but maybe some shell scripts reliying on short-lived pipes would get faster
on SMP.

In fact, right now the following command uses only 1 CPU :

$ dd if=/dev/urandom of=rnd bs=1M count=1
$ (time bzip2 -9|bzip2 -9|bzip2 -9|bzip2 -9|bzip2 -9|bzip2 -9)<rnd >/dev/null

real    0m6.977s
user    0m6.908s
sys     0m0.072s

Maybe this is due to the block size in bzip2 though, because gzip does not
exhibit exactly the same behaviour :

$ (time gzipi -1|gzip -1|gzip -1|gzip -1|gzip -1|gzip -1)<rnd >/dev/null

real    0m5.300s
user    0m7.392s
sys     0m0.392s

> I agree that the testcase is highly artificial. Unfortunately, it's
> not uncommon to see these kind of weird testcases from customers tring
> to evaluate new hardware. :( They tend to be pared-down versions of
> whatever their real workload is (the real workload is doing things more
> appropriately, but the smaller version is used for testing). I was lucky
> enough to get source snippets to base a standalone reproduction case on
> for this, normally we wouldn't even get copies of their binaries.

I'm well aware of that. What's important is to be able to explain what is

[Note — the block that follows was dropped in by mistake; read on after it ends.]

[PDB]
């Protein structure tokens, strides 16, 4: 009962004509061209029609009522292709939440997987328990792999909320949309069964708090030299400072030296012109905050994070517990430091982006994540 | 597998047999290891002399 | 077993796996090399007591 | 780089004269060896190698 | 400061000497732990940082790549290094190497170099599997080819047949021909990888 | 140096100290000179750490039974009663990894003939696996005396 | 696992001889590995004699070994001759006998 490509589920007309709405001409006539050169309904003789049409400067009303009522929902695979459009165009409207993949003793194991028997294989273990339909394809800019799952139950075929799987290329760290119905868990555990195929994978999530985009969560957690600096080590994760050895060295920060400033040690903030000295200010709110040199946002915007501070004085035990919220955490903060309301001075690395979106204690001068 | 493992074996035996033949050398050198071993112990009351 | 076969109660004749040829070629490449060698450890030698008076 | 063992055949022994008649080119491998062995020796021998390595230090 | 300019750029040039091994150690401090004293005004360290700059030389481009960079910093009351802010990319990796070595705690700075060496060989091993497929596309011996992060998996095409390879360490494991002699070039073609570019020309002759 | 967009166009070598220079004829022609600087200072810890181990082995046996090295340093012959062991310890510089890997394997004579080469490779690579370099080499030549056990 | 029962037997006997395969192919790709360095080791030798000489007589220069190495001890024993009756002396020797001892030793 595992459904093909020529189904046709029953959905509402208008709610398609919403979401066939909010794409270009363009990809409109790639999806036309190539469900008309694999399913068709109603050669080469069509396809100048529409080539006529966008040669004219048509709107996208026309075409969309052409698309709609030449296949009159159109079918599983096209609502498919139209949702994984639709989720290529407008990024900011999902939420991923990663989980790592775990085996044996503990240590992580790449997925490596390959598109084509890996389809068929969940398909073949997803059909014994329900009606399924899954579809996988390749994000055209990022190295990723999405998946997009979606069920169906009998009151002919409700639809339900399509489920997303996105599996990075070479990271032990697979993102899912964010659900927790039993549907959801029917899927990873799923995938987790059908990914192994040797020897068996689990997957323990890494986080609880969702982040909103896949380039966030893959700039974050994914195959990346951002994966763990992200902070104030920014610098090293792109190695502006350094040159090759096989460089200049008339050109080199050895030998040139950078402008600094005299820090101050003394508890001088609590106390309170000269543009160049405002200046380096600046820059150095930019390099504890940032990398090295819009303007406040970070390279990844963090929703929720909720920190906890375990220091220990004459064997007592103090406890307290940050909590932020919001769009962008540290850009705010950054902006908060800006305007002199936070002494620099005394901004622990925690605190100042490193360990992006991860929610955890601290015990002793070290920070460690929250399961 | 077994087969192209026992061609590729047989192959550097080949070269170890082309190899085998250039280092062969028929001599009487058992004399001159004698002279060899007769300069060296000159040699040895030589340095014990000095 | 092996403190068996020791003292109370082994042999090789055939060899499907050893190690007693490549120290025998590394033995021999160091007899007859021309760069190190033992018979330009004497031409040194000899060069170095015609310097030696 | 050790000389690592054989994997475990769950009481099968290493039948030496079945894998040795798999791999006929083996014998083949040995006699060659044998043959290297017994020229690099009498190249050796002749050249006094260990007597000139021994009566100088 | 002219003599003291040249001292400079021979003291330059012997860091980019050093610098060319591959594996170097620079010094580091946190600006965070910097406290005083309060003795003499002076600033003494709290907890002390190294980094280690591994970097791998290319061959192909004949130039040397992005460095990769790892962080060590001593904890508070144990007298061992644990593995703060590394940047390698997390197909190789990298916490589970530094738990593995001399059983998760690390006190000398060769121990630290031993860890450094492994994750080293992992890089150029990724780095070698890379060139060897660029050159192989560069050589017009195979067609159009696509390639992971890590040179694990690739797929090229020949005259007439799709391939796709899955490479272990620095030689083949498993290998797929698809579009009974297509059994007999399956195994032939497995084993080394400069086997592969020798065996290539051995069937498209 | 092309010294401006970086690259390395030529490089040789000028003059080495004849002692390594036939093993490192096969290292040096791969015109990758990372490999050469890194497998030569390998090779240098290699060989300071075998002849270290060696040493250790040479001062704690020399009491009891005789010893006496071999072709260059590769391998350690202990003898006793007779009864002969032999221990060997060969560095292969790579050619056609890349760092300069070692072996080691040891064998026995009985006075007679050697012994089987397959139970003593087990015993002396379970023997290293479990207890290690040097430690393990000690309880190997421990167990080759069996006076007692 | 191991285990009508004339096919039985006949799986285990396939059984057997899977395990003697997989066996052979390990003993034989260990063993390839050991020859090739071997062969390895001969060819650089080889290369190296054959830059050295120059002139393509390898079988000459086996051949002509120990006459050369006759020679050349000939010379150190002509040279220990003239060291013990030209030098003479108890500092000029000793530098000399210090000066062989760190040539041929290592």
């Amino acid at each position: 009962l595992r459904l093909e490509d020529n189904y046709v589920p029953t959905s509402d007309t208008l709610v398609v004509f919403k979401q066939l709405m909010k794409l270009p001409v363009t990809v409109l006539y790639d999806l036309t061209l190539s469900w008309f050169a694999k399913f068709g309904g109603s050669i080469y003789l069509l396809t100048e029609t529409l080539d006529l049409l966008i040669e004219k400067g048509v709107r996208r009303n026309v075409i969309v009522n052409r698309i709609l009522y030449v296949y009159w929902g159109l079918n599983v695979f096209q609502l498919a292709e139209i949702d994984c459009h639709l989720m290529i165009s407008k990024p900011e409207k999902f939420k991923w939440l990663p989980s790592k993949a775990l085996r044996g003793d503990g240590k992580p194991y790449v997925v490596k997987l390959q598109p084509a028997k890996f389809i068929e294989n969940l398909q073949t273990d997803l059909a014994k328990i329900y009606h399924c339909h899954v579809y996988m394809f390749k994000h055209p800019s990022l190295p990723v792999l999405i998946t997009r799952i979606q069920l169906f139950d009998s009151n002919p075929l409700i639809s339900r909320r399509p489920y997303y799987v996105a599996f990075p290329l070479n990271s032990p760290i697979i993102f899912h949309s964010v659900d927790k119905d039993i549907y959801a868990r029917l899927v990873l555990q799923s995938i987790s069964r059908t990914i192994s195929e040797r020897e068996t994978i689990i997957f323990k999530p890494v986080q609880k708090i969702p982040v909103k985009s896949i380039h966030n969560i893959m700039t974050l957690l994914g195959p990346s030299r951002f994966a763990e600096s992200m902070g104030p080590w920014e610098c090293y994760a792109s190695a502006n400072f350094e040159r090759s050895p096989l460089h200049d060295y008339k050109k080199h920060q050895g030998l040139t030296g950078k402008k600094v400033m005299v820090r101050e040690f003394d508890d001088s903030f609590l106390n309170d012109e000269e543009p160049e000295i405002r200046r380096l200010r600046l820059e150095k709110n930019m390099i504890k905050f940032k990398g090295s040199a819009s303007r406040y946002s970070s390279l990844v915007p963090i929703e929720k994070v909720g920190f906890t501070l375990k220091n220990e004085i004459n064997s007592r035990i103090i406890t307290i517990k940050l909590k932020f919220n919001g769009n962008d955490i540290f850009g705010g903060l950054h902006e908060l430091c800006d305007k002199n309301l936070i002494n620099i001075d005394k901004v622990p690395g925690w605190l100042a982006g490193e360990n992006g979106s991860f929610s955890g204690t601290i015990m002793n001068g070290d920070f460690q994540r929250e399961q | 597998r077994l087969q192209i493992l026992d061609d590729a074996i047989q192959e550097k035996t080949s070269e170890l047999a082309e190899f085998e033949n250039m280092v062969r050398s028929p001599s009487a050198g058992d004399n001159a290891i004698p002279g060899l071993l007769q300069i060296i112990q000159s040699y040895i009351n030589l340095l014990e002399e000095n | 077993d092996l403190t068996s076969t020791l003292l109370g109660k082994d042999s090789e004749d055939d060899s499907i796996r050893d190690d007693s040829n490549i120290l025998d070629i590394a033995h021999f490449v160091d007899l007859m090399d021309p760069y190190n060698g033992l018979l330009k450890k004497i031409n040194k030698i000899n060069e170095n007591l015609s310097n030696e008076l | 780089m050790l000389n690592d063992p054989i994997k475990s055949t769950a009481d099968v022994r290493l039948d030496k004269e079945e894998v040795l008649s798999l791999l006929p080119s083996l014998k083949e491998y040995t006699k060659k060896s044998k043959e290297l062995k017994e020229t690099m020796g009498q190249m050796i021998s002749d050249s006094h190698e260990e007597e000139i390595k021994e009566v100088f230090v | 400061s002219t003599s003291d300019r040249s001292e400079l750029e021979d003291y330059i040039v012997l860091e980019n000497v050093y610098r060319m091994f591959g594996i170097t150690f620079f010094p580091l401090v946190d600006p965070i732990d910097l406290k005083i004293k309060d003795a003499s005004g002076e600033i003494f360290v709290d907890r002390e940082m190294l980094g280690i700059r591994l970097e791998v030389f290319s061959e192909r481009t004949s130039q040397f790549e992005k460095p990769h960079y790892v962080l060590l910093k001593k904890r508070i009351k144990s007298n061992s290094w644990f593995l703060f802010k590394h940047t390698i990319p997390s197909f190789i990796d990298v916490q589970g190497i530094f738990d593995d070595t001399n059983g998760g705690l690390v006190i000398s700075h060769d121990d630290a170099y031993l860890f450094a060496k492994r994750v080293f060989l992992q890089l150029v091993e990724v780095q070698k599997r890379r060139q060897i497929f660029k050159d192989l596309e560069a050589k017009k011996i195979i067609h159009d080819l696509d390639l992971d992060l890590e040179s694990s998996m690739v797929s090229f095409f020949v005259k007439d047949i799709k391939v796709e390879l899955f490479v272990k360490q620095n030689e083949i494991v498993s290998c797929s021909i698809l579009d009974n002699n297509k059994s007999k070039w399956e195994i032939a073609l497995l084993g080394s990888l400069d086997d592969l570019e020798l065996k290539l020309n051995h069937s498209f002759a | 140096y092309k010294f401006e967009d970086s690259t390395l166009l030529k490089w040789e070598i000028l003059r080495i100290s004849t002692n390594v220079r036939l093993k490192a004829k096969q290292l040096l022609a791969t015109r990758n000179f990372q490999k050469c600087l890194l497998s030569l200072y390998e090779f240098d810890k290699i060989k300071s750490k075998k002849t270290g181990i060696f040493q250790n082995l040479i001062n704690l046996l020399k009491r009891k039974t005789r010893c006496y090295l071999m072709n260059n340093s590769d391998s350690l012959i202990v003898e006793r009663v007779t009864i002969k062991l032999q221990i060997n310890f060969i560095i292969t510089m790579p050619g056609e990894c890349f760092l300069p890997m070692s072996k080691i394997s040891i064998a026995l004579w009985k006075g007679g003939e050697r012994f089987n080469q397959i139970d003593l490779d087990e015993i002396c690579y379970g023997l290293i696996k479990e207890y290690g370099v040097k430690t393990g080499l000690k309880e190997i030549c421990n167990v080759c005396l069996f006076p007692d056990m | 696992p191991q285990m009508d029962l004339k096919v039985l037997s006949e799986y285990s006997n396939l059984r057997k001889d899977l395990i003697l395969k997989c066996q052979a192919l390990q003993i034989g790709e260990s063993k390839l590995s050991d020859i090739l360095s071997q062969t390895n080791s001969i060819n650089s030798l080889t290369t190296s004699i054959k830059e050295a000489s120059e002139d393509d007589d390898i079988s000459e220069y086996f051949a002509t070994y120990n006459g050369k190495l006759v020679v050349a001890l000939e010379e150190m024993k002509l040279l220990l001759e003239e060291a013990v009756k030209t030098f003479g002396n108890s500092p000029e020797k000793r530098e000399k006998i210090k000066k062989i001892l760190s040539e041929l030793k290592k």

causing the difference and why the test case does not represent anything
related to performance. Maybe the code author wanted to get 500 parallel
threads and got his code wrong ?

Regards,
willy


^ permalink raw reply	[flat|nested] 23+ messages in thread

* Re: Scheduler(?) regression from 2.6.22 to 2.6.24 for short-lived threads
  2008-02-09 16:19           ` Willy Tarreau
  2008-02-09 17:33             ` Mike Galbraith
@ 2008-02-10  5:29             ` Olof Johansson
  2008-02-10  6:15               ` Willy Tarreau
  2008-02-11 21:45               ` Bill Davidsen
  1 sibling, 2 replies; 23+ messages in thread
From: Olof Johansson @ 2008-02-10  5:29 UTC (permalink / raw)
  To: Willy Tarreau; +Cc: Mike Galbraith, linux-kernel, Peter Zijlstra, Ingo Molnar

On Sat, Feb 09, 2008 at 05:19:57PM +0100, Willy Tarreau wrote:
> On Sat, Feb 09, 2008 at 02:37:39PM +0100, Mike Galbraith wrote:
> > 
> > On Sat, 2008-02-09 at 12:40 +0100, Willy Tarreau wrote: 
> > > On Sat, Feb 09, 2008 at 11:58:25AM +0100, Mike Galbraith wrote:
> > > > 
> > > > On Sat, 2008-02-09 at 09:03 +0100, Willy Tarreau wrote:
> > > > 
> > > > > How many CPUs do you have ?
> > > > 
> > > > It's a P4/HT, so 1 plus $CHUMP_CHANGE_MAYBE
> > > > 
> > > > > > 2.6.25-smp (git today)
> > > > > > time 29 ms
> > > > > > time 61 ms
> > > > > > time 72 ms
> > > > > 
> > > > > These ones look rather strange. What type of workload is it ? Can you
> > > > > publish the program for others to test it ?
> > > > 
> > > > It's the proglet posted in this thread.
> > > 
> > > OK sorry, I did not notice it when I first read the report.
> > 
> > Hm.  The 2.6.25-smp kernel is the only one that looks like it's doing
> > what proggy wants to do, massive context switching.  Bump threads to
> > larger number so you can watch: the supposedly good kernel (22) is doing